Downtown Minneapolis on Thursday, April 21. Before First Avenue & 7th St Entry hosted an all-night dance party a massive block party filled the streets.
Photo by Chris Juhn for Minnesota Public Radio. Used with permission.
Downtown Minneapolis on Thursday, April 21. Before First Avenue & 7th St Entry hosted an all-night dance party a massive block party filled the streets.

Outside of Minnesota, other communities had their own way of honoring Prince. Both Niagara Falls and the Eiffel Tower, among other places, were lit purplehonoring the music legend.

“I think it is amazingly beautiful and shows just how much he touched the world. There were places outside of the U.S. that were painted purple, just for Prince. To know that my cousin had reached so farand so muchand had so many fans that were just destroyed by the fact that he was no longer among us made me both happy and more depressed, all at the same time,” Ciepielinski said.

Mourning Prince has extended beyond visiting the places he lived at or frequented, and the Cities being lit purple. Websites including have sold out of every Prince album, free public viewings of “Purple Rain” have been conducted throughout the Cities and AMC Theaters has even brought the 1984 classic film back to theaters for a brief period, nationally.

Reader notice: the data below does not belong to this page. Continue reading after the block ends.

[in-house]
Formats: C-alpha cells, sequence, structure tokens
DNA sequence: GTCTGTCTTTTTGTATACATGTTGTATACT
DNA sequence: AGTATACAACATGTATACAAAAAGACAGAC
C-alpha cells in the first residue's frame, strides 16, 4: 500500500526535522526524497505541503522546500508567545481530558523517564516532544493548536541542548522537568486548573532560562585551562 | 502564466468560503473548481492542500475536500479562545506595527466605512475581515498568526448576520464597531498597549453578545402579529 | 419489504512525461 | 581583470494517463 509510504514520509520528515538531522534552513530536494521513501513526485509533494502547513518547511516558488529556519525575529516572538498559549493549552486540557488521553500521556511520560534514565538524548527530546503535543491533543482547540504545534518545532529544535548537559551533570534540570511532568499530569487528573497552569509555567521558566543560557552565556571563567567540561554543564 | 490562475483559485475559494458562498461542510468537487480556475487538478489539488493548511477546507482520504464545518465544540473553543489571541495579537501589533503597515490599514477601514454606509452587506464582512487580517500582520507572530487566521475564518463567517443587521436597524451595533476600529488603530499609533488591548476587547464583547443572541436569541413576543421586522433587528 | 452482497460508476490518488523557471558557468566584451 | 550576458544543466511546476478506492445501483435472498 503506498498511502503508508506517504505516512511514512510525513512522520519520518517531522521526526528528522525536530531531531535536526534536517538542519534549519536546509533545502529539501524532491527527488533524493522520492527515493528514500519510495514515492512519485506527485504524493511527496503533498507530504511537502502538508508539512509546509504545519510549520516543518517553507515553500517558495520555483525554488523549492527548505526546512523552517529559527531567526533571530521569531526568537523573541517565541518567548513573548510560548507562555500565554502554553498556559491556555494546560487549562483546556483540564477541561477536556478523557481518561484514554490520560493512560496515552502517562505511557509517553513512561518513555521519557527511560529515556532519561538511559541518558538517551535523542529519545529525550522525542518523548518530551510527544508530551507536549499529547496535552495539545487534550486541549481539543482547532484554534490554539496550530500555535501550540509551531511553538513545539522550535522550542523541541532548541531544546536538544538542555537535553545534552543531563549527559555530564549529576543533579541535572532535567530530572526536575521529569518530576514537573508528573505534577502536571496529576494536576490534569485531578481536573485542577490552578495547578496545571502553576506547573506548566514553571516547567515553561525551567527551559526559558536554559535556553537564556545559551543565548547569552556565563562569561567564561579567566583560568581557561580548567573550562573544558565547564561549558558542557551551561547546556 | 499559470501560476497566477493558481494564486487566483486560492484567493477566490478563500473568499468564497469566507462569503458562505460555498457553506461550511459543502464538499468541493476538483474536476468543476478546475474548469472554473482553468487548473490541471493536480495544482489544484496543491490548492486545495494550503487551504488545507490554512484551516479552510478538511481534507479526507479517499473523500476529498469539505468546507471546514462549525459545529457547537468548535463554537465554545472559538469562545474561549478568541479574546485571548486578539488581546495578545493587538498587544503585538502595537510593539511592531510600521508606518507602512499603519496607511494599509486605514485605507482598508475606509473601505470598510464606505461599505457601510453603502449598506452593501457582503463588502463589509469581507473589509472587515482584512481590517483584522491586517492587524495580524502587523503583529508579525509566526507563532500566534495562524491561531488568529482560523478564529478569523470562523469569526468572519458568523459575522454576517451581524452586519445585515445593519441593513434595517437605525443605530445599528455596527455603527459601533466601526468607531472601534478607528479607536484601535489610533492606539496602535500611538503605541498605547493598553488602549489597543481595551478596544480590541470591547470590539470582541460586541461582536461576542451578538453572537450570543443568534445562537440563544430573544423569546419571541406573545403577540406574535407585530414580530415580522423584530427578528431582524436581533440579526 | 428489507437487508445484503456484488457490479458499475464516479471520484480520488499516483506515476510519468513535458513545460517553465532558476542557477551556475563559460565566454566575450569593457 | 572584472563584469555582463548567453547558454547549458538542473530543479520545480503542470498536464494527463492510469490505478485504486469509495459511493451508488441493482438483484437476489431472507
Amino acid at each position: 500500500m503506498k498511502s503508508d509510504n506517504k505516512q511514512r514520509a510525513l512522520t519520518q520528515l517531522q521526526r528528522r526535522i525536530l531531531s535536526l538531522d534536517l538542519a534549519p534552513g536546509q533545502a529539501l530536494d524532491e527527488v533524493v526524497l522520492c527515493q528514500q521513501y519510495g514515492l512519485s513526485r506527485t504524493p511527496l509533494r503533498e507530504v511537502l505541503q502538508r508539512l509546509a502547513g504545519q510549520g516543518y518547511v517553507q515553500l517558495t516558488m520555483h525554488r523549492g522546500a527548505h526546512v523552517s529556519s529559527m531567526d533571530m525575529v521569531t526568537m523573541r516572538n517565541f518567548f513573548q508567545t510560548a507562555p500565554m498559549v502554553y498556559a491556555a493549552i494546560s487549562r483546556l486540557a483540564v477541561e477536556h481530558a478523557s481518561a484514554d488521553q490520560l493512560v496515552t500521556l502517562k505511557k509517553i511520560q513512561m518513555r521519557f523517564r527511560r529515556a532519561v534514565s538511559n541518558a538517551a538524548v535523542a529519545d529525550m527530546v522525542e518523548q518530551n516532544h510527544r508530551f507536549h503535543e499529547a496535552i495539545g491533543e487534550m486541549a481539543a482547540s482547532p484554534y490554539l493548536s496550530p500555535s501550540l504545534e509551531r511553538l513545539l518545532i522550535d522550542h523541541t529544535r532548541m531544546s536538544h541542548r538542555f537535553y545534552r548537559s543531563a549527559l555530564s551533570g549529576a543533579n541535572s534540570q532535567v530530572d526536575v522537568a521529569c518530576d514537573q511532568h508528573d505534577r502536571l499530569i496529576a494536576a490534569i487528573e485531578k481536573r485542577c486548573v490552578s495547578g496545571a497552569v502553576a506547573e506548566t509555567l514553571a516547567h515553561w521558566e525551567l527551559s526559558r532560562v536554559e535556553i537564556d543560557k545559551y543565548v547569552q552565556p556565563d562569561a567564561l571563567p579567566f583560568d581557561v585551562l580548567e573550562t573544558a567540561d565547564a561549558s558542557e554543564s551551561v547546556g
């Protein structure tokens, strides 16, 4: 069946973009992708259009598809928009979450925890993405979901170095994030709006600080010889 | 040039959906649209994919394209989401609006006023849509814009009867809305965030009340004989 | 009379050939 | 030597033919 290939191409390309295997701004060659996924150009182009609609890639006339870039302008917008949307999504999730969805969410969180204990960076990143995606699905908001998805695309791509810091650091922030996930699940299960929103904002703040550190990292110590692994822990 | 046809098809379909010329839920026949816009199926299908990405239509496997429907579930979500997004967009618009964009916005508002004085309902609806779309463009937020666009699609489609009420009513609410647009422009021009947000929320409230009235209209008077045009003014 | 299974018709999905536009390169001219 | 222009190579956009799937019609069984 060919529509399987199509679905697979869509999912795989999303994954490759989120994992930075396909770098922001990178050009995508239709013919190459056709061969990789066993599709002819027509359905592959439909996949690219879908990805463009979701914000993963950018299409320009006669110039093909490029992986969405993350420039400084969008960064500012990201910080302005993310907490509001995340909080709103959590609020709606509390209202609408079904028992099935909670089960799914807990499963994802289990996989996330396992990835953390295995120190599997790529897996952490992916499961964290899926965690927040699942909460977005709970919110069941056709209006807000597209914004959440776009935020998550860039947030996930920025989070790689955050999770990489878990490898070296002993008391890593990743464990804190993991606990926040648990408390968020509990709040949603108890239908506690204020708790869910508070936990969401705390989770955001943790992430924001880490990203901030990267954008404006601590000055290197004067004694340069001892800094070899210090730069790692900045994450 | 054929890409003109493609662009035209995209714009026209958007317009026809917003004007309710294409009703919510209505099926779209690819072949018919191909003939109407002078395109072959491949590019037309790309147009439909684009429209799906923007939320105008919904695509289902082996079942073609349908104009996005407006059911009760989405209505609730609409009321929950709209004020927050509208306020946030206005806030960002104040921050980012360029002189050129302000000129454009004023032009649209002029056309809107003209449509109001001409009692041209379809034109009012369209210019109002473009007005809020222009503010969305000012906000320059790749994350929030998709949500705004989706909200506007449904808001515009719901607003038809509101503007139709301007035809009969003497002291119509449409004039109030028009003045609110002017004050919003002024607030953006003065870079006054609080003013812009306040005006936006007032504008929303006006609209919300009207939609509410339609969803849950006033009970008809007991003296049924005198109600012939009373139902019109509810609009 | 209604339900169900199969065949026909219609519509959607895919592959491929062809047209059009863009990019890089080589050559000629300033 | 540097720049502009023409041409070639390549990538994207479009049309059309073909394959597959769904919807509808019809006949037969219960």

Jack Skaj (‘17), a musician on campus and Prince fan, joined the enormous crowd outside First Avenue Thursday night.

“Everybody was outside. We just kind of walked aroundeverybody was talking,” Skaj said. “A couple small groups around were singing some Prince songs and one guy had those buckets he was playing as drums. A couple other guys were singing. It was a good time.”

On the radio, 89.3, “The Current,” played the musician’s entire published catalogue, which took approximately 26 hours. “Go 96.3” also played Prince’s music exclusively for an extended period of time. Nationally, MTV played “Purple Rain” and Prince music videos last Thursday.

While people all over the world are saddened by Prince’s death, Minnesotans have had to say goodbye to one of their own. He was a good neighbor who never left town, despite all his accomplishments and international fame. As a musician, songwriter, producer and mentor, Prince helped and championed musicians such as Madonna, Morris Day and Judith Hillbut his contributions to Minneapolis sound and the local music scene dating back to the late 1970s can’t be quantified.